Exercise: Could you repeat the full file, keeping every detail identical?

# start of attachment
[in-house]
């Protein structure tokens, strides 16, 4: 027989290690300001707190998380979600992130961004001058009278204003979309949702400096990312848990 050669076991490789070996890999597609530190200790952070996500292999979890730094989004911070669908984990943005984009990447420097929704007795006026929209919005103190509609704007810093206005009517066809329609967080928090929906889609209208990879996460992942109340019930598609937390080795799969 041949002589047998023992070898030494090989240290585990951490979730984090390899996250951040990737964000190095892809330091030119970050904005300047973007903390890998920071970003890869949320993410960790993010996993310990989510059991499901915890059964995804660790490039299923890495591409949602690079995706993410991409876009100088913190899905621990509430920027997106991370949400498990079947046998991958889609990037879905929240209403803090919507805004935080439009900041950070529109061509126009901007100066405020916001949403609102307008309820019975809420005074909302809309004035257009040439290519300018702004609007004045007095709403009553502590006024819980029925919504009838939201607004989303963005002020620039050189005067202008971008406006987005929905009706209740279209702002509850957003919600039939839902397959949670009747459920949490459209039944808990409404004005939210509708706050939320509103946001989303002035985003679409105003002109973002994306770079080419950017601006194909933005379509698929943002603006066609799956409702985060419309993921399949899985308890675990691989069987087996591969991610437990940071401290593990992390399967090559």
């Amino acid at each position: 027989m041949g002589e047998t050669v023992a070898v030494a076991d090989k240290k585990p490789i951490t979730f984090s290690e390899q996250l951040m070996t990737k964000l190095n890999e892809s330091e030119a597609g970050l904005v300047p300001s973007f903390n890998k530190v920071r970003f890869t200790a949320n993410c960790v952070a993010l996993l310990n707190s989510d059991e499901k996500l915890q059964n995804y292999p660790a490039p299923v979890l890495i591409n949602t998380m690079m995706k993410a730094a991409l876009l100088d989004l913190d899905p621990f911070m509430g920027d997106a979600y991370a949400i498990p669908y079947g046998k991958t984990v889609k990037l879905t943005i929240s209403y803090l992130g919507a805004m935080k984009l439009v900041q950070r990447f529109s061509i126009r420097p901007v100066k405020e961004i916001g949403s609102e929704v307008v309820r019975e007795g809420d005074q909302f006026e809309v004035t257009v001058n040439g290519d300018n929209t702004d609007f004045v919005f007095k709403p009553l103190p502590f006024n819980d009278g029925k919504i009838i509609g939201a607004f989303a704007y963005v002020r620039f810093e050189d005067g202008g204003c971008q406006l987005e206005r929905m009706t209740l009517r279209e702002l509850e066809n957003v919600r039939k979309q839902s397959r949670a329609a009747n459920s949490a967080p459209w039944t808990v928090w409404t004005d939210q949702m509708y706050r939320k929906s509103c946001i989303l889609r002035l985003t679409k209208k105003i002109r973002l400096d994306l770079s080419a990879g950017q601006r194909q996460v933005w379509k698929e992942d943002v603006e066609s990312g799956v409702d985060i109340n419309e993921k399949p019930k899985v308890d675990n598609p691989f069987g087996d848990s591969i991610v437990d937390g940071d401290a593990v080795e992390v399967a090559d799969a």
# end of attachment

[in-house]
């Protein structure tokens, strides 16, 4: 027989290690300001707190998380979600992130961004001058009278204003979309949702400096990312848990 050669076991490789070996890999597609530190200790952070996500292999979890730094989004911070669908984990943005984009990447420097929704007795006026929209919005103190509609704007810093206005009517066809329609967080928090929906889609209208990879996460992942109340019930598609937390080795799969 041949002589047998023992070898030494090989240290585990951490979730984090390899996250951040990737964000190095892809330091030119970050904005300047973007903390890998920071970003890869949320993410960790993010996993310990989510059991499901915890059964995804660790490039299923890495591409949602690079995706993410991409876009100088913190899905621990509430920027997106991370949400498990079947046998991958889609990037879905929240209403803090919507805004935080439009900041950070529109061509126009901007100066405020916001949403609102307008309820019975809420005074909302809309004035257009040439290519300018702004609007004045007095709403009553502590006024819980029925919504009838939201607004989303963005002020620039050189005067202008971008406006987005929905009706209740279209702002509850957003919600039939839902397959949670009747459920949490459209039944808990409404004005939210509708706050939320509103946001989303002035985003679409105003002109973002994306770079080419950017601006194909933005379509698929943002603006066609799956409702985060419309993921399949899985308890675990691989069987087996591969991610437990940071401290593990992390399967090559």
């Amino acid at each position: 027989m041949g002589e047998t050669v023992a070898v030494a076991d090989k240290k585990p490789i951490t979730f984090s290690e390899q996250l951040m070996t990737k964000l190095n890999e892809s330091e030119a597609g970050l904005v300047p300001s973007f903390n890998k530190v920071r970003f890869t200790a949320n993410c960790v952070a993010l996993l310990n707190s989510d059991e499901k996500l915890q059964n995804y292999p660790a490039p299923v979890l890495i591409n949602t998380m690079m995706k993410a730094a991409l876009l100088d989004l913190d899905p621990f911070m509430g920027d997106a979600y991370a949400i498990p669908y079947g046998k991958t984990v889609k990037l879905t943005i929240s209403y803090l992130g919507a805004m935080k984009l439009v900041q950070r990447f529109s061509i126009r420097p901007v100066k405020e961004i916001g949403s609102e929704v307008v309820r019975e007795g809420d005074q909302f006026e809309v004035t257009v001058n040439g290519d300018n929209t702004d609007f004045v919005f007095k709403p009553l103190p502590f006024n819980d009278g029925k919504i009838i509609g939201a607004f989303a704007y963005v002020r620039f810093e050189d005067g202008g204003c971008q406006l987005e206005r929905m009706t209740l009517r279209e702002l509850e066809n957003v919600r039939k979309q839902s397959r949670a329609a009747n459920s949490a967080p459209w039944t808990v928090w409404t004005d939210q949702m509708y706050r939320k929906s509103c946001i989303l889609r002035l985003t679409k209208k105003i002109r973002l400096d994306l770079s080419a990879g950017q601006r194909q996460v933005w379509k698929e992942d943002v603006e066609s990312g799956v409702d985060i109340n419309e993921k399949p019930k899985v308890d675990n598609p691989f069987g087996d848990s591969i991610v437990d937390g940071d401290a593990v080795e992390v399967a090559d799969a």